OAKLAND, Calif.—A coalition led by California Attorney General Rob Bonta is looking for DuPont and two spinoff companies to pay more than the $1.18 billion that was stipulated in a proposed class action settlement related to PFAS drinking water contamination.
Attorneys general say DuPont, spinoffs need to pay more in PFAS settlement
The group of five attorneys general filed an amicus letter Aug. 7 with U.S. District Court Judge Richard Gergel in the Charleston Division of the District of South Carolina, claiming the proposed settlement was flawed in several ways, including that the amount the three companies were ordered to pay.
The attorneys believe the $1.18 billion falls short of what is needed for cleanup costs caused by PFAS.
Besides California, the coalition includes the attorneys general of Arizona, Pennsylvania, Wisconsin and the District of Columbia.
DuPont and spinoff companies Chemours Co. and Corteva Inc. in early June agreed to a resolution of all their PFAS-related drinking water claims with a defined class of public water systems, mainly in the U.S.
Chemours is to pay half, or $592 million, with DuPont contributing $400 million and Corteva paying $193 million. The contribution percentages were determined by a memorandum of understanding that the companies reached in January 2021. Chemours is the producer of Viton, one of the leading fluoroelastomers used in high-end rubber goods.
The $1.18 billion agreement involving Chemours, DuPont and Corteva covers water systems that have detected PFAS at any level, as well as those water districts that require monitoring under U.S. EPA monitoring rules.
This includes systems within the South Carolina aqueous film-forming foam, multi-district litigation, however it is not limited to it.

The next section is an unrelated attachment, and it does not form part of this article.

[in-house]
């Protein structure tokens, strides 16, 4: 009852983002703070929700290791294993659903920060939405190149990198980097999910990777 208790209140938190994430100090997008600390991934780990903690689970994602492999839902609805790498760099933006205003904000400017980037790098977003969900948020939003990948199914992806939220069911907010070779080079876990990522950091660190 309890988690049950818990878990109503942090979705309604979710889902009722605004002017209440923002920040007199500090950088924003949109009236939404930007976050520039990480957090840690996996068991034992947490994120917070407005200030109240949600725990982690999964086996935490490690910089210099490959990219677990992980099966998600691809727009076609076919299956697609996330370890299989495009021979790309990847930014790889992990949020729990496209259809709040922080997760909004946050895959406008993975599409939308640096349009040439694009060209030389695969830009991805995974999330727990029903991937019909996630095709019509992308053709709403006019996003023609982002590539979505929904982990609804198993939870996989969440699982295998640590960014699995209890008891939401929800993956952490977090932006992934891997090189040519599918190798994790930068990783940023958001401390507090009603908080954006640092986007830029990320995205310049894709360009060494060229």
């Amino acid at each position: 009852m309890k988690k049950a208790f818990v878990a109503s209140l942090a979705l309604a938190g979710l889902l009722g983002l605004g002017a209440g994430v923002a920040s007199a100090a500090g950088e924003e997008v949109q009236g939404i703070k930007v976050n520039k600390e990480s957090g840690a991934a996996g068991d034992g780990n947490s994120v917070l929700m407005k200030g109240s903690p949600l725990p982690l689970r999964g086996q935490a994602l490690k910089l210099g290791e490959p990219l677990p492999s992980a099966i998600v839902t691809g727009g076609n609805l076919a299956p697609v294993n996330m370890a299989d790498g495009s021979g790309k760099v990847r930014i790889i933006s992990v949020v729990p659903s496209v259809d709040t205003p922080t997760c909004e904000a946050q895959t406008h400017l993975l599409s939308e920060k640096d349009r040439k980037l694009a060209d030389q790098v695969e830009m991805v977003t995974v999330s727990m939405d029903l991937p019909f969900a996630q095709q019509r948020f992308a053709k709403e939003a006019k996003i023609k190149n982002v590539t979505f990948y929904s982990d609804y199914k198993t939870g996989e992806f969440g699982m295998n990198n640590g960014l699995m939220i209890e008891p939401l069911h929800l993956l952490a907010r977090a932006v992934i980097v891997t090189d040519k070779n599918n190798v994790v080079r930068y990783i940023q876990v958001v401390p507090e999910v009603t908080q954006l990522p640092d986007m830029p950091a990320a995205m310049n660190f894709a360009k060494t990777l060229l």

The five attorneys general said that while the settlement proposal has been improved in several ways, the three companies have declined to pay more than the $1.18 billion stipulated, arguing that the penalty is far less that what is needed to remedy the PFAS contamination caused by the DuPont-related entities to the U.S. drinking water supply.
A revised proposed settlement was filed with the U.S. District Court on Aug. 7 as well, and will need court approval. The attorneys general said they will not oppose it.
"As a result of our negotiations with DuPont, the revised proposed settlement is a better deal for the American people and I am supportive of it moving forward," Bonta said in a news release. "But DuPont must pay far more to address the damage its toxic products have caused, and California will vigorously prosecute its own PFAS lawsuit to ensure the company is held accountable.
"When reviewing future settlements with DuPont or other PFAS manufacturers, we urge the court not to consider the DuPont settlement as a point of reference."
Bonta in July led a coalition of 22 attorneys general in opposing the $10.3 billion settlement 3M Co. agreed to pay over 13 years to assist with drinking water mitigation efforts related to the "forever chemicals."
3M produces Dyneon-brand FKMs and fluoropolymers, but said late last year it will exit all PFAS-related business by the end of 2025.
He said he pushed for changes to both agreements to "protect the interests of Californians, the rights of all states, and to advance a lawsuit that he filed in November 2022 against 20 PFAS manufacturers.
Regarding the case involving DuPont, Chemours and Corteva, litigators said the revised agreement did bring a number of positive revisions that include: